(2) Tectonic shifts in the technologies of production are impacting the market with job losses and the devaluation of the worth of labor due to “non-human” replacements and global competition with workers willing to work for far less pay than Americans. CEOs are definitely over-paid, and significantly they benefit from ownership (stock options) that workers are not privileged to and unions do not bargained for.
(3) Baloney! That is the reality. Relatively few will succeed as inventors and business entrepreneurs in the age of exponential growth of the non-human factor of production. Without extending equal opportunity for EVERY child, woman, and man to acquire ownership of FUTURE wealth-creating, income-generating productive capital assets financed on the basis that the investments will pay for themselves (as is the golden rule of the wealthy ownership class), economic inequality will continue to widen and the health of the American economy will continue to stagnate.
(4) Reich and conventional one-factor economists, who see a JOB as the ONLY source of income for “ordinary” Americans, exclude from their discussion and advocacy the necessity to broaden private sector  individual ownership of FUTURE wealth-creating, income-generating  productive capital assets, now narrowly owned by a tiny wealthy ownership class who own and control America’s most productive corporations.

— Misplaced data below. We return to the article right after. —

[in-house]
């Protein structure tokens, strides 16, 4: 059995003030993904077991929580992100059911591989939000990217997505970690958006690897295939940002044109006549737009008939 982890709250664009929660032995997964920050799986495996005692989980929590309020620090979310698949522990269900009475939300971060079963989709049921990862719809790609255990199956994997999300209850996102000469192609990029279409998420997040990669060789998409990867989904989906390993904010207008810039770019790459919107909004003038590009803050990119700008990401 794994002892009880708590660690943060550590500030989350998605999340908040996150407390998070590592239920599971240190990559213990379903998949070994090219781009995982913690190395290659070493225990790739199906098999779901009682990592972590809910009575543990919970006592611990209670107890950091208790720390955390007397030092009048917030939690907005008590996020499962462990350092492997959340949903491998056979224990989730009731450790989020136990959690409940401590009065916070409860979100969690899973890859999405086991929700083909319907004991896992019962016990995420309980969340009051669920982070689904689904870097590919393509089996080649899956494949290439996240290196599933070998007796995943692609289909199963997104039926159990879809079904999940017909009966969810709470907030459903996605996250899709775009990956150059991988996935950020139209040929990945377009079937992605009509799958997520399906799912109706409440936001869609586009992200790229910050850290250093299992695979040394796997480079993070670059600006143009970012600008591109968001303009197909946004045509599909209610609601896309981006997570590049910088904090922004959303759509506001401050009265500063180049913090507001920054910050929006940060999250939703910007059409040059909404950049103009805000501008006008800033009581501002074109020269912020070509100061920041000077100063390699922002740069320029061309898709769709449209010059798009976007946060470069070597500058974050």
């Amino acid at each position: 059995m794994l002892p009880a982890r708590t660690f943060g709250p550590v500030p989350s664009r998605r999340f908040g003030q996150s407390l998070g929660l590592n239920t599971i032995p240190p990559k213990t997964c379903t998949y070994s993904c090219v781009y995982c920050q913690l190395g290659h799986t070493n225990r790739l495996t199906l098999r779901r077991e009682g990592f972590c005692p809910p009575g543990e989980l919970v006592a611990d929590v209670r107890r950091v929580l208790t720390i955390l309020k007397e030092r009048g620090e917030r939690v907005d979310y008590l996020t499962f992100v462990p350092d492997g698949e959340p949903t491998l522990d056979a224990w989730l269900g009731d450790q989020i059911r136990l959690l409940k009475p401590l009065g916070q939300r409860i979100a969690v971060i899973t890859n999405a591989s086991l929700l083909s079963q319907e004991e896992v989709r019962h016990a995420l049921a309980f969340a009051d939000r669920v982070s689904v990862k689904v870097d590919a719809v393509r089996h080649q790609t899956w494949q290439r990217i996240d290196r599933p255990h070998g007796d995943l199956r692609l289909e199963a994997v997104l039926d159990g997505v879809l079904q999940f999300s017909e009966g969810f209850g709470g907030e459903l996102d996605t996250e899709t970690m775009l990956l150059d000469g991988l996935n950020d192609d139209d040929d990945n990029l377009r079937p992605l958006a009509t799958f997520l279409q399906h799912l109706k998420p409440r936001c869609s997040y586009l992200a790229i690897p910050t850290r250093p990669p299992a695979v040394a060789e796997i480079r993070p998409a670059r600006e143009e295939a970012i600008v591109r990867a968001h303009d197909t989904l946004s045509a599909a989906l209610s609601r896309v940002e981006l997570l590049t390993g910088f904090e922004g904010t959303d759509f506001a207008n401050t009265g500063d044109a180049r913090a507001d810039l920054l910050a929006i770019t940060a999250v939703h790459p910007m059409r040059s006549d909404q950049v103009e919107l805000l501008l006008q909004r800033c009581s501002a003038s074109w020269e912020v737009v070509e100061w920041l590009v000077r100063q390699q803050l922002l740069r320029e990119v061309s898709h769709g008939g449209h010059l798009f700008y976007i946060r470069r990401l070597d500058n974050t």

While I am not opposed to the concept of a “minimum wage,” economic productivity is a bigger part of the story. Those arguing its support basically argue that labor is producing more value today, but working people aren’t seeing any of the gains. Who has walked away with the proceeds from all that productivity? But contrary to general belief, when looked at through the lens of two factors of production––human and non-human––labor is not becoming more productive; the non-human means of production is driving the productivity gains.